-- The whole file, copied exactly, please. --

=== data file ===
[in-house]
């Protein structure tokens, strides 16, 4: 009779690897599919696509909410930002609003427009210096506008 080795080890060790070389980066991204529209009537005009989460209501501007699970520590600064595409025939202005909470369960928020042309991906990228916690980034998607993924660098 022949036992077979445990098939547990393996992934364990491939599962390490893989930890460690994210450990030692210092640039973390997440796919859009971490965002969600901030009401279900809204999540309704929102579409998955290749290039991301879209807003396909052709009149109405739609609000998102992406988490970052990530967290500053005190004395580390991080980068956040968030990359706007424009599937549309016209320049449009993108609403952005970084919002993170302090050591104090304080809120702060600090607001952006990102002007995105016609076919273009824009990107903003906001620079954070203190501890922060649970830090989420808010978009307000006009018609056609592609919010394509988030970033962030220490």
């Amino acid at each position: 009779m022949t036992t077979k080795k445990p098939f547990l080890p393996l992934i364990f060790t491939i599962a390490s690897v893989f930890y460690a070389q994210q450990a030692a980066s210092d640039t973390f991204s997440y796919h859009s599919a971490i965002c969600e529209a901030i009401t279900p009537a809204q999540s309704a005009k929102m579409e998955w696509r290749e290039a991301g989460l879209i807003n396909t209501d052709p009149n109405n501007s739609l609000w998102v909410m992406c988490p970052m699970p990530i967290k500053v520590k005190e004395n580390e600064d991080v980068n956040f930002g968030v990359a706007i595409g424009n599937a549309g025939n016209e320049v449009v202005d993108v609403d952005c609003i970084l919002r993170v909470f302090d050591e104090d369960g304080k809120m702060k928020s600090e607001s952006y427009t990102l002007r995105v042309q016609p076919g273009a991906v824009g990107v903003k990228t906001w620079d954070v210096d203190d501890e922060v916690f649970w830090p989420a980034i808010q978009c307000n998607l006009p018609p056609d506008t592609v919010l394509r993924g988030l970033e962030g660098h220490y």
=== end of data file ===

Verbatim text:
[in-house]
């Protein structure tokens, strides 16, 4: 009779690897599919696509909410930002609003427009210096506008 080795080890060790070389980066991204529209009537005009989460209501501007699970520590600064595409025939202005909470369960928020042309991906990228916690980034998607993924660098 022949036992077979445990098939547990393996992934364990491939599962390490893989930890460690994210450990030692210092640039973390997440796919859009971490965002969600901030009401279900809204999540309704929102579409998955290749290039991301879209807003396909052709009149109405739609609000998102992406988490970052990530967290500053005190004395580390991080980068956040968030990359706007424009599937549309016209320049449009993108609403952005970084919002993170302090050591104090304080809120702060600090607001952006990102002007995105016609076919273009824009990107903003906001620079954070203190501890922060649970830090989420808010978009307000006009018609056609592609919010394509988030970033962030220490």
């Amino acid at each position: 009779m022949t036992t077979k080795k445990p098939f547990l080890p393996l992934i364990f060790t491939i599962a390490s690897v893989f930890y460690a070389q994210q450990a030692a980066s210092d640039t973390f991204s997440y796919h859009s599919a971490i965002c969600e529209a901030i009401t279900p009537a809204q999540s309704a005009k929102m579409e998955w696509r290749e290039a991301g989460l879209i807003n396909t209501d052709p009149n109405n501007s739609l609000w998102v909410m992406c988490p970052m699970p990530i967290k500053v520590k005190e004395n580390e600064d991080v980068n956040f930002g968030v990359a706007i595409g424009n599937a549309g025939n016209e320049v449009v202005d993108v609403d952005c609003i970084l919002r993170v909470f302090d050591e104090d369960g304080k809120m702060k928020s600090e607001s952006y427009t990102l002007r995105v042309q016609p076919g273009a991906v824009g990107v903003k990228t906001w620079d954070v210096d203190d501890e922060v916690f649970w830090p989420a980034i808010q978009c307000n998607l006009p018609p056609d506008t592609v919010l394509r993924g988030l970033e962030g660098h220490y």